Kill An AntThis haiku is incredibly powerful. Where some haiku seems to be about a delicate beauty, this one speaks to the heart of who we are as people. The actions we take are seen and absorbed by others. Each tiny moment becomes an indelible impression.
Shuson Kato at first disliked haiku but after being mentored by an elder poet Shuoshi Mizuhara, he came to love it.
I kill an ant
and realize my three children
have been watching
-- shuson kato
Here is a bookmark I made of this haiku. This photo is of me hand-feeding a pair of baby doves at a Japanese temple on Oahu, Hawaii.
This poem is meaningful to me for numerous reasons. Here is just one.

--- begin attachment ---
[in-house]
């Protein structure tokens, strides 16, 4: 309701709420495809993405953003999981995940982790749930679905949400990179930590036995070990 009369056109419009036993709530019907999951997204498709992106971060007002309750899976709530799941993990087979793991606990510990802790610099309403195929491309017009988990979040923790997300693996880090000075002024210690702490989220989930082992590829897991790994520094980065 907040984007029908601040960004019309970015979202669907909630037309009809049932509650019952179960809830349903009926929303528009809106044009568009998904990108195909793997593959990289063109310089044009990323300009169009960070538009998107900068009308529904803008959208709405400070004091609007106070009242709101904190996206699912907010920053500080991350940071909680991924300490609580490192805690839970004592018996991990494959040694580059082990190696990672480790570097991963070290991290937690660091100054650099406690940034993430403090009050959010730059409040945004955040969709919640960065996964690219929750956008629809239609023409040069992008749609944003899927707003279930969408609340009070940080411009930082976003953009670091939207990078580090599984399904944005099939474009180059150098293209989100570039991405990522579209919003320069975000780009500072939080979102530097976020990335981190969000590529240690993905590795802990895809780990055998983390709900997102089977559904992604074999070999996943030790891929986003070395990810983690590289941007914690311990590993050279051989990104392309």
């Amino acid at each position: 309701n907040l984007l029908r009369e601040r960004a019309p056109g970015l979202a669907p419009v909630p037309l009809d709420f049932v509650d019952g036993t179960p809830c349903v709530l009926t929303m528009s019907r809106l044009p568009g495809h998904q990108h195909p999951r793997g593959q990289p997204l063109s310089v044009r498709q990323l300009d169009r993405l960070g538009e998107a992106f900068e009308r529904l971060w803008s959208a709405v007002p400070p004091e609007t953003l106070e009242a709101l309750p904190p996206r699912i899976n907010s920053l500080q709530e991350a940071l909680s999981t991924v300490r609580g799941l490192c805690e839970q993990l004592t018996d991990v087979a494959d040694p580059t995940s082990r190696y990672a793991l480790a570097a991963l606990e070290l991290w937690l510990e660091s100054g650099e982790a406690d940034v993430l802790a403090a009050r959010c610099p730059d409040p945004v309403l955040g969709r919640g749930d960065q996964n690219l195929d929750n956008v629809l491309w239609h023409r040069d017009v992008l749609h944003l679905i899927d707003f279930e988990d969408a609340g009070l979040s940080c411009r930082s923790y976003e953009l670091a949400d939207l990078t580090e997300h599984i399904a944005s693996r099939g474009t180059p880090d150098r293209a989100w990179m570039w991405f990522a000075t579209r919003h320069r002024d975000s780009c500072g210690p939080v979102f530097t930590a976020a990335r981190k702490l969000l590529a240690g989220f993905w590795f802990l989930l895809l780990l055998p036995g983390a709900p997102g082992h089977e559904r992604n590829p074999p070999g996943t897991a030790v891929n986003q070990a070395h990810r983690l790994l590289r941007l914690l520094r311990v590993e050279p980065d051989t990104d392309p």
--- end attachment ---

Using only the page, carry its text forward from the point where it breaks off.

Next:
I attended a small yoga class for a while. One day I was the first person there and set up my mat. A tiny little ant was marching along the carpet and "ran into" my mat. It went left and right trying to figure out how to get where it was going. I felt sorry for the little ant and how I'd interfered with its day. I sat watching the ant, wondering if I could help guide it along. I thought of it as a friendly ant. At last the instructor arrived and when she came over to say hello I introduced her to my ant. She looked down, stared at it for a moment, then SQUASHED IT. Now of course I realize that not all people are fond of ants, but I had been sitting alone in the yoga studio with my little ant for ten minutes and had become comfortable with it. To see the teacher suddenly reach down and just squish its entire little body was a bit of a surprise.
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